After Watching American Idol Go to ABC, Fox Counters With a New Musical Competition Show

In The Four, a quartet of 'finalists' will defend themselves from new challengers each week

Fox chief Dana Walden said The Four will be very different than American Idol, which aired on Fox for 15 seasons. Getty Images
Headshot of Jason Lynch

Fox said goodbye to American Idol last year after 15 seasons and now is watching its long-running hit migrate to ABC this midseason. So the network countered today with the creation of a new singing competition series.

Called The Four, the series will start with four finalists chosen from their auditions. The show “begins where most competitions end,” the network said in a press release. Each week, members of the quartet will be challenged by new singers trying to replace them.

Throughout the season, viewers will be able to submit audition videos and possibly be picked as a challenger on the show. Audiences can watch the streamed auditions and help decide which hopefuls will make it onto The Four.

“It’s not going to feel like another version of a format you’ve seen before,” said FOX TV Group chairman and CEO Dana Walden at the Television Critics Association’s summer press tour.

Fox did not say when the show would launch or what its “panel of industry experts” would look like. But Walden added, “I don’t anticipate that we’ll put it against The Voice and American Idol, because we really believe in this show. Its concept feels fresh and timely, and it has inherent urgency.”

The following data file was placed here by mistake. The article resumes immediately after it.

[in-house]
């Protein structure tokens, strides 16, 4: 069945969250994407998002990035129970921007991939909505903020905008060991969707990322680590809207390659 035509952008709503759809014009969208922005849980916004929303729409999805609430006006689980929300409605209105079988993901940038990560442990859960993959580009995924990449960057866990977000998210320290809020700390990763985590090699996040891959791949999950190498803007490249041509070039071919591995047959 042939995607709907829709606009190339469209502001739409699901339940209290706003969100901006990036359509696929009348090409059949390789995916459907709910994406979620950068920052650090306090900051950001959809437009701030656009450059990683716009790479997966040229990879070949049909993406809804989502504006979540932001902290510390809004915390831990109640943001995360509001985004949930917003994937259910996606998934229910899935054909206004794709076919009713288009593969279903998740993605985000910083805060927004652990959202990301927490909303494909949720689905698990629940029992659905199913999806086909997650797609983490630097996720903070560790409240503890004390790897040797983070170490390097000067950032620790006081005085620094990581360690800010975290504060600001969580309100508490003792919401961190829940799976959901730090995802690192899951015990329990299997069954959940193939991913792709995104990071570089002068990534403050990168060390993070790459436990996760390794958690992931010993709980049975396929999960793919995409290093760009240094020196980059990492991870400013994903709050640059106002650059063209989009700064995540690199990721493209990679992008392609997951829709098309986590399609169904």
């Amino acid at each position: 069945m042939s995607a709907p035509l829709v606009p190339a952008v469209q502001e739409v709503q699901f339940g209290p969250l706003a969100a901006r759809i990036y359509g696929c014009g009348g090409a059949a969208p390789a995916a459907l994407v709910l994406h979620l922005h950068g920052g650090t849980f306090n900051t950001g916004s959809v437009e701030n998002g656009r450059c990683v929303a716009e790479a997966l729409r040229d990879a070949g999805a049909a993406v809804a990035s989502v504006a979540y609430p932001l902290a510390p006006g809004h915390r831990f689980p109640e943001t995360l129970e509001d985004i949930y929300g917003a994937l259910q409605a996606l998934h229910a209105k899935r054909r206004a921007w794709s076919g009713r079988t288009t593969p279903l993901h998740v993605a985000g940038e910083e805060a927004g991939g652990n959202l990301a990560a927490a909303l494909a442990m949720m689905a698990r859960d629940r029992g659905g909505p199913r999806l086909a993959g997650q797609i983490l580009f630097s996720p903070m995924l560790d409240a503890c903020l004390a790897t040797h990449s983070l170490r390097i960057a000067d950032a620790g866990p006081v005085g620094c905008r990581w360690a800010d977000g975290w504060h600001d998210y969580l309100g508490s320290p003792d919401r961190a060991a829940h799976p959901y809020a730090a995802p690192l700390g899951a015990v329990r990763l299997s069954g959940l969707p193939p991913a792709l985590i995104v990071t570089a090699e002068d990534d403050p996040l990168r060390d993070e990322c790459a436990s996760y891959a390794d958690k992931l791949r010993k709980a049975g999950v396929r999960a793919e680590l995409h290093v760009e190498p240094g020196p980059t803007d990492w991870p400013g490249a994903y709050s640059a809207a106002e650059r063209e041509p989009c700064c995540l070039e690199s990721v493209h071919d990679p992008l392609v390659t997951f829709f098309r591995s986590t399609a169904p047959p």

Music competition shows “have become much more about celebrity panels, and much less about star-making,” said Walden, taking a shot at both The Voice and ABC’s Idol revival, which signed Katy Perry as its first judge.

In May, Walden was unusually frank with reporters about why the upcoming American Idol ended up on ABC instead of Fox, where the show ran for 15 seasons.

“We felt it was too early to bring the show back, and all of our research and all of our fan forums supported that notion. We did not see the fan excitement and enthusiasm for that show to come back that Fremantle [Media North America, Idol’s producer] did. We just had a different set of facts,” said Walden.

Within a month or two after American Idol’s finale last spring, Fox met with FremantleMedia, which was “determined to get this show back on the air as quickly as possible,” said Walden. But Fox, which spent $25 million to market what it called the final season, felt “like it would be extremely fraudulent to bring the show back quickly,” she said.

Still, as ABC and FremantleMedia seemed close to a deal, Fox reached out again, with an offer to revive the show in 2020, which Walden said was “a respectful amount of time to wait in between rebooting Idol for fans who heard our message clearly that we presented a farewell season.”


@jasonlynch jason.lynch@adweek.com Jason Lynch is TV Editor at Adweek, overseeing trends, technology, personalities and programming across broadcast, cable and streaming video.
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